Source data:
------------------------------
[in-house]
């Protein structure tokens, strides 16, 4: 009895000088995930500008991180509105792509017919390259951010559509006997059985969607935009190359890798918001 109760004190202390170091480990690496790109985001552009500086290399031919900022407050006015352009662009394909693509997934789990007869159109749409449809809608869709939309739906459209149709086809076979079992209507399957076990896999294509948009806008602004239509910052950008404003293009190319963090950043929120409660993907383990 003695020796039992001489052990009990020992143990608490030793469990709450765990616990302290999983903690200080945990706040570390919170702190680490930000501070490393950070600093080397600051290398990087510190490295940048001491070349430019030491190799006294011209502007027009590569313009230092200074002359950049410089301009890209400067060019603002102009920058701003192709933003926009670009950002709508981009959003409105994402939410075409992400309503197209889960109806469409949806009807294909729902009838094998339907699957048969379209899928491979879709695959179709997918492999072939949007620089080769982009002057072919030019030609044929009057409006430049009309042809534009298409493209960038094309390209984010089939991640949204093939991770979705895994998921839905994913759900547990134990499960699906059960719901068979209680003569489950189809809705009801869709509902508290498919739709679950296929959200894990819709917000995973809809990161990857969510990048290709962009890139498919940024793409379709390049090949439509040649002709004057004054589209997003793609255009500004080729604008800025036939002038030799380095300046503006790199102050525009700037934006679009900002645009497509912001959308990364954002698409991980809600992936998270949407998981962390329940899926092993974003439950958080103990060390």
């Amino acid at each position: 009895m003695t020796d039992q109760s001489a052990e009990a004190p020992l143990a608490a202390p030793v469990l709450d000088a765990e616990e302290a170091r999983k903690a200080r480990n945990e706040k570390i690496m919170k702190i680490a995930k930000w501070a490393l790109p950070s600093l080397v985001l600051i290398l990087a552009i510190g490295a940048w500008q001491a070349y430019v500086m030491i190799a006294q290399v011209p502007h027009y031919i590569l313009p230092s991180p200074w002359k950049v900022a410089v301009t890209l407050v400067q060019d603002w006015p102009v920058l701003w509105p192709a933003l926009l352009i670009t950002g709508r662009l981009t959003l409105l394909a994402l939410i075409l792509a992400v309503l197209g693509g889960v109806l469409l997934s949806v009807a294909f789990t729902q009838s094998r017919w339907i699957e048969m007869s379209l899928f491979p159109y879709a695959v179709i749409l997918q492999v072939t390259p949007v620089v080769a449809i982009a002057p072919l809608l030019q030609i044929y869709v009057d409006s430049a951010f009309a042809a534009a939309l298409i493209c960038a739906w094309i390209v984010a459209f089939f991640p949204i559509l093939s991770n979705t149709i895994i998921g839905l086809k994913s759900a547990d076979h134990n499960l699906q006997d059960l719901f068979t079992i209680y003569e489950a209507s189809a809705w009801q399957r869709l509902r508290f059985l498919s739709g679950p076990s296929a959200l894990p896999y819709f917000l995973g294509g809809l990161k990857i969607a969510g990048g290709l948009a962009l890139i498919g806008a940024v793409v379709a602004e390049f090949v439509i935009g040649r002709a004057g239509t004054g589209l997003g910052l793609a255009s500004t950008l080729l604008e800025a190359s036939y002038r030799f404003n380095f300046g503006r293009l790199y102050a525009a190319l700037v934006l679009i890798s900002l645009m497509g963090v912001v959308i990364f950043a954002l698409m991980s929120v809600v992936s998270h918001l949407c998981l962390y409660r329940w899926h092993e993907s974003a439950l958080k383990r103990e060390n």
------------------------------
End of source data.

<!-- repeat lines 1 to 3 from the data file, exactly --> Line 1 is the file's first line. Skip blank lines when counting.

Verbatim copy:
[in-house]
């Protein structure tokens, strides 16, 4: 009895000088995930500008991180509105792509017919390259951010559509006997059985969607935009190359890798918001 109760004190202390170091480990690496790109985001552009500086290399031919900022407050006015352009662009394909693509997934789990007869159109749409449809809608869709939309739906459209149709086809076979079992209507399957076990896999294509948009806008602004239509910052950008404003293009190319963090950043929120409660993907383990 003695020796039992001489052990009990020992143990608490030793469990709450765990616990302290999983903690200080945990706040570390919170702190680490930000501070490393950070600093080397600051290398990087510190490295940048001491070349430019030491190799006294011209502007027009590569313009230092200074002359950049410089301009890209400067060019603002102009920058701003192709933003926009670009950002709508981009959003409105994402939410075409992400309503197209889960109806469409949806009807294909729902009838094998339907699957048969379209899928491979879709695959179709997918492999072939949007620089080769982009002057072919030019030609044929009057409006430049009309042809534009298409493209960038094309390209984010089939991640949204093939991770979705895994998921839905994913759900547990134990499960699906059960719901068979209680003569489950189809809705009801869709509902508290498919739709679950296929959200894990819709917000995973809809990161990857969510990048290709962009890139498919940024793409379709390049090949439509040649002709004057004054589209997003793609255009500004080729604008800025036939002038030799380095300046503006790199102050525009700037934006679009900002645009497509912001959308990364954002698409991980809600992936998270949407998981962390329940899926092993974003439950958080103990060390």
């Amino acid at each position: 009895m003695t020796d039992q109760s001489a052990e009990a004190p020992l143990a608490a202390p030793v469990l709450d000088a765990e616990e302290a170091r999983k903690a200080r480990n945990e706040k570390i690496m919170k702190i680490a995930k930000w501070a490393l790109p950070s600093l080397v985001l600051i290398l990087a552009i510190g490295a940048w500008q001491a070349y430019v500086m030491i190799a006294q290399v011209p502007h027009y031919i590569l313009p230092s991180p200074w002359k950049v900022a410089v301009t890209l407050v400067q060019d603002w006015p102009v920058l701003w509105p192709a933003l926009l352009i670009t950002g709508r662009l981009t959003l409105l394909a994402l939410i075409l792509a992400v309503l197209g693509g889960v109806l469409l997934s949806v009807a294909f789990t729902q009838s094998r017919w339907i699957e048969m007869s379209l899928f491979p159109y879709a695959v179709i749409l997918q492999v072939t390259p949007v620089v080769a449809i982009a002057p072919l809608l030019q030609i044929y869709v009057d409006s430049a951010f009309a042809a534009a939309l298409i493209c960038a739906w094309i390209v984010a459209f089939f991640p949204i559509l093939s991770n979705t149709i895994i998921g839905l086809k994913s759900a547990d076979h134990n499960l699906q006997d059960l719901f068979t079992i209680y003569e489950a209507s189809a809705w009801q399957r869709l509902r508290f059985l498919s739709g679950p076990s296929a959200l894990p896999y819709f917000l995973g294509g809809l990161k990857i969607a969510g990048g290709l948009a962009l890139i498919g806008a940024v793409v379709a602004e390049f090949v439509i935009g040649r002709a004057g239509t004054g589209l997003g910052l793609a255009s500004t950008l080729l604008e800025a190359s036939y002038r030799f404003n380095f300046g503006r293009l790199y102050a525009a190319l700037v934006l679009i890798s900002l645009m497509g963090v912001v959308i990364f950043a954002l698409m991980s929120v809600v992936s998270h918001l949407c998981l962390y409660r329940w899926h092993e993907s974003a439950l958080k383990r103990e060390n």